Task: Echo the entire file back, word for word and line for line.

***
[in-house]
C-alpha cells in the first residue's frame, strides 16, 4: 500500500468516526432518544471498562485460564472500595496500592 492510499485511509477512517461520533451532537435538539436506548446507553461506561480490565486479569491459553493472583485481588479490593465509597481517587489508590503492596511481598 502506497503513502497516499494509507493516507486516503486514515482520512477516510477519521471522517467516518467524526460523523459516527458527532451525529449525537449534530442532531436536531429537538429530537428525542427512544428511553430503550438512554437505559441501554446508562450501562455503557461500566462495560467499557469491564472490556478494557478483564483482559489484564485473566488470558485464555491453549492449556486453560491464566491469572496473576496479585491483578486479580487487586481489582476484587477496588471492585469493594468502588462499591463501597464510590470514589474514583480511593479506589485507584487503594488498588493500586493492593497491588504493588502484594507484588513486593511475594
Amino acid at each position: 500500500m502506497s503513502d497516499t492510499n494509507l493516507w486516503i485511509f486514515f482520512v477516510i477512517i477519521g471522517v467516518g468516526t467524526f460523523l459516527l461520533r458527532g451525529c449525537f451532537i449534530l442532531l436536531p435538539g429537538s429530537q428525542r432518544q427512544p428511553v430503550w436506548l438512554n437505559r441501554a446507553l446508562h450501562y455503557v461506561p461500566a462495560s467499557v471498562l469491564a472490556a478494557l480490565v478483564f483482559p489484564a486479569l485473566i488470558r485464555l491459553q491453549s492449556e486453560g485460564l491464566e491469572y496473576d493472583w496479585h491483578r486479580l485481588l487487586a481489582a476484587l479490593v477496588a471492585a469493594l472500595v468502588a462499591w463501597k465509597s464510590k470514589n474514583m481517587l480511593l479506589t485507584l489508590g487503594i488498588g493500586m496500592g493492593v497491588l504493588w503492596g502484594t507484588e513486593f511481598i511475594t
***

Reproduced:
[in-house]
C-alpha cells in the first residue's frame, strides 16, 4: 500500500468516526432518544471498562485460564472500595496500592 492510499485511509477512517461520533451532537435538539436506548446507553461506561480490565486479569491459553493472583485481588479490593465509597481517587489508590503492596511481598 502506497503513502497516499494509507493516507486516503486514515482520512477516510477519521471522517467516518467524526460523523459516527458527532451525529449525537449534530442532531436536531429537538429530537428525542427512544428511553430503550438512554437505559441501554446508562450501562455503557461500566462495560467499557469491564472490556478494557478483564483482559489484564485473566488470558485464555491453549492449556486453560491464566491469572496473576496479585491483578486479580487487586481489582476484587477496588471492585469493594468502588462499591463501597464510590470514589474514583480511593479506589485507584487503594488498588493500586493492593497491588504493588502484594507484588513486593511475594
Amino acid at each position: 500500500m502506497s503513502d497516499t492510499n494509507l493516507w486516503i485511509f486514515f482520512v477516510i477512517i477519521g471522517v467516518g468516526t467524526f460523523l459516527l461520533r458527532g451525529c449525537f451532537i449534530l442532531l436536531p435538539g429537538s429530537q428525542r432518544q427512544p428511553v430503550w436506548l438512554n437505559r441501554a446507553l446508562h450501562y455503557v461506561p461500566a462495560s467499557v471498562l469491564a472490556a478494557l480490565v478483564f483482559p489484564a486479569l485473566i488470558r485464555l491459553q491453549s492449556e486453560g485460564l491464566e491469572y496473576d493472583w496479585h491483578r486479580l485481588l487487586a481489582a476484587l479490593v477496588a471492585a469493594l472500595v468502588a462499591w463501597k465509597s464510590k470514589n474514583m481517587l480511593l479506589t485507584l489508590g487503594i488498588g493500586m496500592g493492593v497491588l504493588w503492596g502484594t507484588e513486593f511481598i511475594t